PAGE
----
We know that times are tough and money is tight for everyone right now, but we are asking the community to show its generous spirit to help some of Regina's most vulnerable animals.
You can donate today by:
E-transfers sent to Treasurer@reginacatrescue.com. Please also email us the answer to the security question so we can accept the funds.
PayPal to donate by debit or credit card. Just follow the donate button:
For cash donations please to arrange for a volunteer to pick up the donation.
Cheques can be mailed to: Regina Cat Rescue PO Box 33066 Cathedral Postal Outlet Regina, SK S4T 7X2
Tax receipts are issued for donations of $10 or more. Regina Cat Rescue's legal name is People for Animals of Saskatchewan Inc., and our Charitable Registration Number is #8996 2599 ORR 0001.
On behalf of Regina's abandoned cats and kittens, we thank you for any support you can provide.
Spring arrived this week and it wasn't exactly sunshine, butterflies and blossoms! Fluctuating temperatures, snow, freezing rain, wind - the crazy weather we've been experiencing created some challenges for Regina Cat Rescue volunteers and Regina's cats.
This community cat feeding station flooded as temperatures climbed and the snow from a recent storm began to melt.
Meanwhile, a spring storm was brewing that brought another dump of snow, making things difficult for people and cats alike!
The path to this feeding station is a little bit precarious!
In spring, a young man's thoughts turn to love, but in the cat world that can mean tom cats fighting to establish dominance and woo female cats. This sweet boy is a lover not a fighter and was pretty beat up before a kind citizen scooped during the recent snowstorm.
This little mama was heavily pregnant and stray on the streets. She was scooped from the cold less than 24 hours before she delivered four kittens and narrowly escaped the latest winter storm.
If you're coming out of hibernation and want to help out Regina's abandoned cats this spring, now is the time! Donate, volunteer, adopt or foster! And please cross your fingers that we've seen the last of winter!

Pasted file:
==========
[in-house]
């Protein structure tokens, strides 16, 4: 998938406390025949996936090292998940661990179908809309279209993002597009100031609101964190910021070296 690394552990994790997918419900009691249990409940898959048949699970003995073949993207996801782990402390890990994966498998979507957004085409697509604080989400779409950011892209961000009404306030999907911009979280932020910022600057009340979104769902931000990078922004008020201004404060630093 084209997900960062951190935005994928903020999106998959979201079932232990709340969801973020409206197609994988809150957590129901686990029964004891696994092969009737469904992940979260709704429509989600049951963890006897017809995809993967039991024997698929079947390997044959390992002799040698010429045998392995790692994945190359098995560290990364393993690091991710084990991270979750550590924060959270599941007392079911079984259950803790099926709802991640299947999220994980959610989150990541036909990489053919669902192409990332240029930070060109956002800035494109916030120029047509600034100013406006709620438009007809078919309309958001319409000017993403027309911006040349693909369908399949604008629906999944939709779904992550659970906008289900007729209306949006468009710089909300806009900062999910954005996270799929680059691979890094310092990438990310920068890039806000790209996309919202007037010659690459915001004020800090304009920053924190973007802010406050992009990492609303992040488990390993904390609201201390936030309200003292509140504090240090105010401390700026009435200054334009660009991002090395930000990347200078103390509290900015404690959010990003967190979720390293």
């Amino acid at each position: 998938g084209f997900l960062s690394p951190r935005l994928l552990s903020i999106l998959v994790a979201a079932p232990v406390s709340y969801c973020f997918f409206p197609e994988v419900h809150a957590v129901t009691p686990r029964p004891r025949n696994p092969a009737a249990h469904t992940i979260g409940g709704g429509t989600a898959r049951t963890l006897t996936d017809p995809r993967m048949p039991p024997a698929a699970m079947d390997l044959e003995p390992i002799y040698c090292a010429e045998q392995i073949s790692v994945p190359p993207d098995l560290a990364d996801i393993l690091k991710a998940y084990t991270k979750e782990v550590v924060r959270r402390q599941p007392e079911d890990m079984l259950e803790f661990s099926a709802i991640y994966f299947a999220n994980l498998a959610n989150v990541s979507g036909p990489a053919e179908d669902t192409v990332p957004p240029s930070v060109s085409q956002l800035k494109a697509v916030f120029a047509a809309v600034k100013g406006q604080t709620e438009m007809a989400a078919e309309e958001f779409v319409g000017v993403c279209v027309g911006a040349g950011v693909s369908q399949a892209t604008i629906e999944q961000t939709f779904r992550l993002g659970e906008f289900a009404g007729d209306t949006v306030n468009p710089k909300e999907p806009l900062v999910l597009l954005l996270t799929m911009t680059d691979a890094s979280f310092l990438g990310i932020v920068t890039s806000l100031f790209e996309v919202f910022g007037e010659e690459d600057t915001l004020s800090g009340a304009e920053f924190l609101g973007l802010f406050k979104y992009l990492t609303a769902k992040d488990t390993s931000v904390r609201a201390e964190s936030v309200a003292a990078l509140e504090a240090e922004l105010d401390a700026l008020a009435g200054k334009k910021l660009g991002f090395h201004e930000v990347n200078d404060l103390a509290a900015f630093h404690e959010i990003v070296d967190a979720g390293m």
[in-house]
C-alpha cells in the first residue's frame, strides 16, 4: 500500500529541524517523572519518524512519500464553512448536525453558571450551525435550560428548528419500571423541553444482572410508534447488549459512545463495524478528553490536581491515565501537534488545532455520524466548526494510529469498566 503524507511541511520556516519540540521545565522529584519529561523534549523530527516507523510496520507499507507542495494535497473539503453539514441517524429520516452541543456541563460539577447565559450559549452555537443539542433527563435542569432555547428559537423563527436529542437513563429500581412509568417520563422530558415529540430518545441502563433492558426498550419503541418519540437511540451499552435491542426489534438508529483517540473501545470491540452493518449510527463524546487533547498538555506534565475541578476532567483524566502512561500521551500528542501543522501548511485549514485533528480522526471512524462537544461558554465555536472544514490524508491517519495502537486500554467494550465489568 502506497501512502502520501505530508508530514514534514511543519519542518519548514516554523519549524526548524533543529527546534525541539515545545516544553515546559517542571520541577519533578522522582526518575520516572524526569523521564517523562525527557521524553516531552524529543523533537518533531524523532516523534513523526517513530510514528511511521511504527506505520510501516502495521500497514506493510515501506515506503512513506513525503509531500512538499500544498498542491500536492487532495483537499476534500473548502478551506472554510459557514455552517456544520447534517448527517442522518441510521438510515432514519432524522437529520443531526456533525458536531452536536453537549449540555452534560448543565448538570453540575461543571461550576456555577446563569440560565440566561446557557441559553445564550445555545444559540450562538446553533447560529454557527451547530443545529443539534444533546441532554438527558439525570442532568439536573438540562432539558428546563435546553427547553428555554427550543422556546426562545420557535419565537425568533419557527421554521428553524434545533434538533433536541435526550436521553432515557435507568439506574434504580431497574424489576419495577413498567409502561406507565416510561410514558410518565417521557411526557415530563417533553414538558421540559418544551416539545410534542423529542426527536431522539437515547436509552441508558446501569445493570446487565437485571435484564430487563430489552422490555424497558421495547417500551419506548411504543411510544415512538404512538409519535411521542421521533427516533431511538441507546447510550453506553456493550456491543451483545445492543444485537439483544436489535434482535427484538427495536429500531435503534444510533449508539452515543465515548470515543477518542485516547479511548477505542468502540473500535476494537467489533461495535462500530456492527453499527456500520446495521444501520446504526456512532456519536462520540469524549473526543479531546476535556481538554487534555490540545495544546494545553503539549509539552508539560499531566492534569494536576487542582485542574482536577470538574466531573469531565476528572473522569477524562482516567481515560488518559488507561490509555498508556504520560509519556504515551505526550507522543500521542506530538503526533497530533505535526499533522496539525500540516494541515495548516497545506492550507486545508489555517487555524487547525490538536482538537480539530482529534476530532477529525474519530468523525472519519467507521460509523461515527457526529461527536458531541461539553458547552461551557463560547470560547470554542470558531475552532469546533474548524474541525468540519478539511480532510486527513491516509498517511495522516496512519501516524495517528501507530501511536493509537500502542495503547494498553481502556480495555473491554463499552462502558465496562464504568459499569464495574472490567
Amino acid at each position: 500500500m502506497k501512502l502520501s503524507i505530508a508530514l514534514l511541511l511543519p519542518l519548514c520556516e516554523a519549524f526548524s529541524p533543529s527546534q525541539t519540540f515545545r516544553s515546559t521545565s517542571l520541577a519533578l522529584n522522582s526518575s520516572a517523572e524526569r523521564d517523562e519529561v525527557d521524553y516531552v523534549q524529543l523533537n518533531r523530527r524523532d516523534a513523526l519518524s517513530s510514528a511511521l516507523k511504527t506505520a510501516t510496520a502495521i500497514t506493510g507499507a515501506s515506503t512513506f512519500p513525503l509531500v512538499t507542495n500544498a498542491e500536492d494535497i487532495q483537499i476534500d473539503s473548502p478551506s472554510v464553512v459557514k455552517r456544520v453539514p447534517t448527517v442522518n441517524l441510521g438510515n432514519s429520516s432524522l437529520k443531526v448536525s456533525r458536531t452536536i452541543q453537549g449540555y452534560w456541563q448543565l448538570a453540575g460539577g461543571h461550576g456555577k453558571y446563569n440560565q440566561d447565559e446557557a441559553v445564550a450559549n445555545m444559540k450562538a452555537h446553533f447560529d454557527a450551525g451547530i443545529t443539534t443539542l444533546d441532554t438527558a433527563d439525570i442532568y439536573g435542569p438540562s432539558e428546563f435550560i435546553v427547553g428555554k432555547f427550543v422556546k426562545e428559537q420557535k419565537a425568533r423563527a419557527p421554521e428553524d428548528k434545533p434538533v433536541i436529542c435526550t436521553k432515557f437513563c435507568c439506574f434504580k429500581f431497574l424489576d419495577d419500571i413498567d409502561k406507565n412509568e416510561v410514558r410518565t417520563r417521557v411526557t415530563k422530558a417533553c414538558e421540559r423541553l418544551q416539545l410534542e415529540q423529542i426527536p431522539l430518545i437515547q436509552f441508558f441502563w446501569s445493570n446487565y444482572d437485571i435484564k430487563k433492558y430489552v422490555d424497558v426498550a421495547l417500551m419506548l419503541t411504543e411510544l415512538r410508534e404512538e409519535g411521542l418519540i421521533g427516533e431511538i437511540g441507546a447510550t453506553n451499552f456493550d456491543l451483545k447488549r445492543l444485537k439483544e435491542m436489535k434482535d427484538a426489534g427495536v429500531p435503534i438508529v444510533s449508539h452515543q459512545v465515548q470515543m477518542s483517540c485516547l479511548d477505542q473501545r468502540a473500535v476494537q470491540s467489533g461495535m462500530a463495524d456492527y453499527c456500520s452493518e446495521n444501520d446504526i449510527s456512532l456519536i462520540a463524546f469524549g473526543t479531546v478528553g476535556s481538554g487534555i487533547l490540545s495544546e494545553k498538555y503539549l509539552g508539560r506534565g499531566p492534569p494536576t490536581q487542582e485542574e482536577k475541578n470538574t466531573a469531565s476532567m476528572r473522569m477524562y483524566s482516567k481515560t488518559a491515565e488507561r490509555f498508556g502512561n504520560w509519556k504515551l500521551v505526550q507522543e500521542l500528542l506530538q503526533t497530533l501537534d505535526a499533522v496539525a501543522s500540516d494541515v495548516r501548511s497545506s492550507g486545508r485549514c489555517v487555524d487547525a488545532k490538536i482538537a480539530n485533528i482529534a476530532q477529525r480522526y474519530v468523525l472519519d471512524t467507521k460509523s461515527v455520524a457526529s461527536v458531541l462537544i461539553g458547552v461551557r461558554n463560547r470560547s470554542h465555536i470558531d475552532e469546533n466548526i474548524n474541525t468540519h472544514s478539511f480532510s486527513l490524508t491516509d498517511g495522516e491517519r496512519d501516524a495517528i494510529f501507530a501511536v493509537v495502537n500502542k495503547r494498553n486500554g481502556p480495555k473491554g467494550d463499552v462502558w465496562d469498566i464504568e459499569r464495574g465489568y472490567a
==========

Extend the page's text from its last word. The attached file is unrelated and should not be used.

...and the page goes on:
This winter has been a rough one for Regina Cat Rescue (RCR), as we’ve encountered several cases of feline panleukopenia, also known as distemper, for the first time in years. Distemper is a highly contagious and life-threatening viral disease in cats. While scary, distemper is largely preventable thanks to routine and effective vaccines. Unfortunately, RCR has recently seen a spike in cases of distemper in new rescues, resulting in the loss of lives, compromised foster homes, and expensive vet bills. This virus is currently occurring in Regina and surrounding area, so RCR is advising caution to people in contact with stray cats.
Yearly vaccination is the most effective way to prevent feline distemper. All kittens and cats that come into RCR’s care are vaccinated for FRCP, which includes feline rhinotracheitis, calici, and panleukopenia. Limiting a cat’s exposure to potential sources of the virus can also reduce their risk of contracting the disease. This is another reason to keep kittens and cats indoors or in an enclosed “catio” when outdoors.
Sweet Selena succumbed to distemper
Who’s at risk?
Feline distemper is highly contagious, and cats of any age can become infected. Most at risk are young kittens, sick cats and unvaccinated cats. The majority of cats in RCR care who have succumbed to feline distemper this year have been kittens under the age of fourmonths. Once feline distemper has been introduced into a home, other pets are at risk as the virus can live for months on a hard surface. This is why RCR will not place any unvaccinated cats in a foster home that has come into contact with distemper for a minimum one-year period.